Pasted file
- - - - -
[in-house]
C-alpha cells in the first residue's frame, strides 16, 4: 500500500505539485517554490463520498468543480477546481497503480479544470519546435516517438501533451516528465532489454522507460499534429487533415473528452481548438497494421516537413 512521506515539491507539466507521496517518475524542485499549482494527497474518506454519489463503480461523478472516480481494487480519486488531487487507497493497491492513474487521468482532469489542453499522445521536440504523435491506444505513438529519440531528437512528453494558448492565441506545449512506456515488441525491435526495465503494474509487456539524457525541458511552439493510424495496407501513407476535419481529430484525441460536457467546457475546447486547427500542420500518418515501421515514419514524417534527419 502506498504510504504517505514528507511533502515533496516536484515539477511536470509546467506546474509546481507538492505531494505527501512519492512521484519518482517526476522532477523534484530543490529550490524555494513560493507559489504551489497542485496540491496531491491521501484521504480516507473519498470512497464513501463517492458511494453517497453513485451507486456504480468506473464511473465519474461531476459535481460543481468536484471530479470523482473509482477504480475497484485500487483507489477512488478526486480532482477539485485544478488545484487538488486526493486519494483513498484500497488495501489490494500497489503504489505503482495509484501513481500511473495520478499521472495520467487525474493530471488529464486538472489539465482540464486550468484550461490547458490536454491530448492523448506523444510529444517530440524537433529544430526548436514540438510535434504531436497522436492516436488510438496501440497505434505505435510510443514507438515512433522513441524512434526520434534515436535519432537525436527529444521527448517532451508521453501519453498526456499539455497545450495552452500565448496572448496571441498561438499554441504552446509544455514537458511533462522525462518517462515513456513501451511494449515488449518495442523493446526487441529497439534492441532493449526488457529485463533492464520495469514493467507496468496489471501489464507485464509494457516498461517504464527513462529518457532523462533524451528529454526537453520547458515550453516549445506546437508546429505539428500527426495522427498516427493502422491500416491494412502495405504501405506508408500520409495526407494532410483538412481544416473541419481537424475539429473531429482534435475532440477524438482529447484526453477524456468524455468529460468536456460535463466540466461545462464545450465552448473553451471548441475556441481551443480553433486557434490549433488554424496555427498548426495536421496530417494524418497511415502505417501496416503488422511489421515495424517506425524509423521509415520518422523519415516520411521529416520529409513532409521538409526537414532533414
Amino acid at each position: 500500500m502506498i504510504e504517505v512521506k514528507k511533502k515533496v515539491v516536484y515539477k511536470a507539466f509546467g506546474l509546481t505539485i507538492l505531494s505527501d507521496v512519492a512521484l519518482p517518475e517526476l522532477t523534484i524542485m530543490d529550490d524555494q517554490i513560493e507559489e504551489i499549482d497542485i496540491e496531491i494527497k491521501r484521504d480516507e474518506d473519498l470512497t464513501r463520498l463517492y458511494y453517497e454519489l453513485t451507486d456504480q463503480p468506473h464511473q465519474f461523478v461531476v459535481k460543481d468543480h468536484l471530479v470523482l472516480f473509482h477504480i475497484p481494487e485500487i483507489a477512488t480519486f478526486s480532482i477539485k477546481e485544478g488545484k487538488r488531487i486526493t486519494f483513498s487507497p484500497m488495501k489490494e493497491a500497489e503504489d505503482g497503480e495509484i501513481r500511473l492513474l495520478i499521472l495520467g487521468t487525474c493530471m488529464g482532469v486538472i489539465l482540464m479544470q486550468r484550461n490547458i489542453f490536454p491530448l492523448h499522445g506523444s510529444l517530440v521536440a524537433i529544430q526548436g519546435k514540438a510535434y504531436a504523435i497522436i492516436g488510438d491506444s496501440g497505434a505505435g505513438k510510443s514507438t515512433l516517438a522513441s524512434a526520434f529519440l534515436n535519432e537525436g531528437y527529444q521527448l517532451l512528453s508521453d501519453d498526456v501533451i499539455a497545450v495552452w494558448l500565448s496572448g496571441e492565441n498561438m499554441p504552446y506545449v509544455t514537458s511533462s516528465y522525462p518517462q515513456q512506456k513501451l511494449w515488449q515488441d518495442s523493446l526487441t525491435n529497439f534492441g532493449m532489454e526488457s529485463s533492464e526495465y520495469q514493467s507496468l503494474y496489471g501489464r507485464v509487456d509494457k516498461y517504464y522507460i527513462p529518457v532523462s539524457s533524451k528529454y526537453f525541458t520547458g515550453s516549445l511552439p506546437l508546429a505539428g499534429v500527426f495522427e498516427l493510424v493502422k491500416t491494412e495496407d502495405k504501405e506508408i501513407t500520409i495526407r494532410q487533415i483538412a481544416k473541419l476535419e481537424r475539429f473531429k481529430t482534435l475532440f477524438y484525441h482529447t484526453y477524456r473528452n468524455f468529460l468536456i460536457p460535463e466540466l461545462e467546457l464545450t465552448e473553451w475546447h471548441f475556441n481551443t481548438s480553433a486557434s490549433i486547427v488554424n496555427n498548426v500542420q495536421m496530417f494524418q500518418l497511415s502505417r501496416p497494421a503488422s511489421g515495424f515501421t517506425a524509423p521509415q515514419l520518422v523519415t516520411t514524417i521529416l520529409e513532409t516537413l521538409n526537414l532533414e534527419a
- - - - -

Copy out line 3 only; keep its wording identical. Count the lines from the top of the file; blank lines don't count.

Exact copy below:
Amino acid at each position: 500500500m502506498i504510504e504517505v512521506k514528507k511533502k515533496v515539491v516536484y515539477k511536470a507539466f509546467g506546474l509546481t505539485i507538492l505531494s505527501d507521496v512519492a512521484l519518482p517518475e517526476l522532477t523534484i524542485m530543490d529550490d524555494q517554490i513560493e507559489e504551489i499549482d497542485i496540491e496531491i494527497k491521501r484521504d480516507e474518506d473519498l470512497t464513501r463520498l463517492y458511494y453517497e454519489l453513485t451507486d456504480q463503480p468506473h464511473q465519474f461523478v461531476v459535481k460543481d468543480h468536484l471530479v470523482l472516480f473509482h477504480i475497484p481494487e485500487i483507489a477512488t480519486f478526486s480532482i477539485k477546481e485544478g488545484k487538488r488531487i486526493t486519494f483513498s487507497p484500497m488495501k489490494e493497491a500497489e503504489d505503482g497503480e495509484i501513481r500511473l492513474l495520478i499521472l495520467g487521468t487525474c493530471m488529464g482532469v486538472i489539465l482540464m479544470q486550468r484550461n490547458i489542453f490536454p491530448l492523448h499522445g506523444s510529444l517530440v521536440a524537433i529544430q526548436g519546435k514540438a510535434y504531436a504523435i497522436i492516436g488510438d491506444s496501440g497505434a505505435g505513438k510510443s514507438t515512433l516517438a522513441s524512434a526520434f529519440l534515436n535519432e537525436g531528437y527529444q521527448l517532451l512528453s508521453d501519453d498526456v501533451i499539455a497545450v495552452w494558448l500565448s496572448g496571441e492565441n498561438m499554441p504552446y506545449v509544455t514537458s511533462s516528465y522525462p518517462q515513456q512506456k513501451l511494449w515488449q515488441d518495442s523493446l526487441t525491435n529497439f534492441g532493449m532489454e526488457s529485463s533492464e526495465y520495469q514493467s507496468l503494474y496489471g501489464r507485464v509487456d509494457k516498461y517504464y522507460i527513462p529518457v532523462s539524457s533524451k528529454y526537453f525541458t520547458g515550453s516549445l511552439p506546437l508546429a505539428g499534429v500527426f495522427e498516427l493510424v493502422k491500416t491494412e495496407d502495405k504501405e506508408i501513407t500520409i495526407r494532410q487533415i483538412a481544416k473541419l476535419e481537424r475539429f473531429k481529430t482534435l475532440f477524438y484525441h482529447t484526453y477524456r473528452n468524455f468529460l468536456i460536457p460535463e466540466l461545462e467546457l464545450t465552448e473553451w475546447h471548441f475556441n481551443t481548438s480553433a486557434s490549433i486547427v488554424n496555427n498548426v500542420q495536421m496530417f494524418q500518418l497511415s502505417r501496416p497494421a503488422s511489421g515495424f515501421t517506425a524509423p521509415q515514419l520518422v523519415t516520411t514524417i521529416l520529409e513532409t516537413l521538409n526537414l532533414e534527419a